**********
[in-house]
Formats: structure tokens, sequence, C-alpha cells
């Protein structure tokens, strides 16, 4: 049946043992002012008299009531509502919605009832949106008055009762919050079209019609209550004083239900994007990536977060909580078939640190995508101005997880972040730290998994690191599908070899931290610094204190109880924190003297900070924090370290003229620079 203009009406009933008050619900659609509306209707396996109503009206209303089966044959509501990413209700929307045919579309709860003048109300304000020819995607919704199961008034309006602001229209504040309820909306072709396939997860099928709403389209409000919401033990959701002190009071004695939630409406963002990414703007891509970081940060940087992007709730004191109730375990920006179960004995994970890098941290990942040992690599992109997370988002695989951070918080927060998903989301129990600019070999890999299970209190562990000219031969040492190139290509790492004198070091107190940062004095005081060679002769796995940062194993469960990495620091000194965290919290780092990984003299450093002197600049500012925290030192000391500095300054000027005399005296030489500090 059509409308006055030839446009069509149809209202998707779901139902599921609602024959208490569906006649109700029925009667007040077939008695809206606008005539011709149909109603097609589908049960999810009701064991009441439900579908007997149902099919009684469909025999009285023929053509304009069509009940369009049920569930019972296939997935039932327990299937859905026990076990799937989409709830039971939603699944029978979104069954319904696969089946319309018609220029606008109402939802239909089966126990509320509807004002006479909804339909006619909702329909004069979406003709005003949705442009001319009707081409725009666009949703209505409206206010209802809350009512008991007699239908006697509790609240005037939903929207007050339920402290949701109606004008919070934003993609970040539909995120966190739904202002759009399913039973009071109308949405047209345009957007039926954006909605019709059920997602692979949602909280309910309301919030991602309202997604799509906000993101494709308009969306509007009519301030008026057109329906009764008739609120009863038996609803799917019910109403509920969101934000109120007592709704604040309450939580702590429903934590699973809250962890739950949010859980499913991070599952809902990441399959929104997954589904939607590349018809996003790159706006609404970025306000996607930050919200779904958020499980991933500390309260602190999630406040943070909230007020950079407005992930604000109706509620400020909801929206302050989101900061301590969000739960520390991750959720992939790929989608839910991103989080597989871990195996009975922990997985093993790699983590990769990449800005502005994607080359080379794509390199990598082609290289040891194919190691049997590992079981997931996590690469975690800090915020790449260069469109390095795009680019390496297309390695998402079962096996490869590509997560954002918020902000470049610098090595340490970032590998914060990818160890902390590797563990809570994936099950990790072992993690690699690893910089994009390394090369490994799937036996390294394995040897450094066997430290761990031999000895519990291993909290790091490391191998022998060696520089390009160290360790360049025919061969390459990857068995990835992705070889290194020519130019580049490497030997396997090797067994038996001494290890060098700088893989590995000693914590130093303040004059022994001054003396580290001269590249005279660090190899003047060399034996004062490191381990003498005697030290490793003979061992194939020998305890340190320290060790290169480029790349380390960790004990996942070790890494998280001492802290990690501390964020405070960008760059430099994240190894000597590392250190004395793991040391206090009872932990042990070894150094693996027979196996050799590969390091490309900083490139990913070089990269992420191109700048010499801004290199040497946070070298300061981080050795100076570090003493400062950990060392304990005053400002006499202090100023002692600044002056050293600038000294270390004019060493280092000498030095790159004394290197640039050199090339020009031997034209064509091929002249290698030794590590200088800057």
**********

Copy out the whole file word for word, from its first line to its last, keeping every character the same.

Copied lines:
[in-house]
Formats: structure tokens, sequence, C-alpha cells
């Protein structure tokens, strides 16, 4: 049946043992002012008299009531509502919605009832949106008055009762919050079209019609209550004083239900994007990536977060909580078939640190995508101005997880972040730290998994690191599908070899931290610094204190109880924190003297900070924090370290003229620079 203009009406009933008050619900659609509306209707396996109503009206209303089966044959509501990413209700929307045919579309709860003048109300304000020819995607919704199961008034309006602001229209504040309820909306072709396939997860099928709403389209409000919401033990959701002190009071004695939630409406963002990414703007891509970081940060940087992007709730004191109730375990920006179960004995994970890098941290990942040992690599992109997370988002695989951070918080927060998903989301129990600019070999890999299970209190562990000219031969040492190139290509790492004198070091107190940062004095005081060679002769796995940062194993469960990495620091000194965290919290780092990984003299450093002197600049500012925290030192000391500095300054000027005399005296030489500090 059509409308006055030839446009069509149809209202998707779901139902599921609602024959208490569906006649109700029925009667007040077939008695809206606008005539011709149909109603097609589908049960999810009701064991009441439900579908007997149902099919009684469909025999009285023929053509304009069509009940369009049920569930019972296939997935039932327990299937859905026990076990799937989409709830039971939603699944029978979104069954319904696969089946319309018609220029606008109402939802239909089966126990509320509807004002006479909804339909006619909702329909004069979406003709005003949705442009001319009707081409725009666009949703209505409206206010209802809350009512008991007699239908006697509790609240005037939903929207007050339920402290949701109606004008919070934003993609970040539909995120966190739904202002759009399913039973009071109308949405047209345009957007039926954006909605019709059920997602692979949602909280309910309301919030991602309202997604799509906000993101494709308009969306509007009519301030008026057109329906009764008739609120009863038996609803799917019910109403509920969101934000109120007592709704604040309450939580702590429903934590699973809250962890739950949010859980499913991070599952809902990441399959929104997954589904939607590349018809996003790159706006609404970025306000996607930050919200779904958020499980991933500390309260602190999630406040943070909230007020950079407005992930604000109706509620400020909801929206302050989101900061301590969000739960520390991750959720992939790929989608839910991103989080597989871990195996009975922990997985093993790699983590990769990449800005502005994607080359080379794509390199990598082609290289040891194919190691049997590992079981997931996590690469975690800090915020790449260069469109390095795009680019390496297309390695998402079962096996490869590509997560954002918020902000470049610098090595340490970032590998914060990818160890902390590797563990809570994936099950990790072992993690690699690893910089994009390394090369490994799937036996390294394995040897450094066997430290761990031999000895519990291993909290790091490391191998022998060696520089390009160290360790360049025919061969390459990857068995990835992705070889290194020519130019580049490497030997396997090797067994038996001494290890060098700088893989590995000693914590130093303040004059022994001054003396580290001269590249005279660090190899003047060399034996004062490191381990003498005697030290490793003979061992194939020998305890340190320290060790290169480029790349380390960790004990996942070790890494998280001492802290990690501390964020405070960008760059430099994240190894000597590392250190004395793991040391206090009872932990042990070894150094693996027979196996050799590969390091490309900083490139990913070089990269992420191109700048010499801004290199040497946070070298300061981080050795100076570090003493400062950990060392304990005053400002006499202090100023002692600044002056050293600038000294270390004019060493280092000498030095790159004394290197640039050199090339020009031997034209064509091929002249290698030794590590200088800057």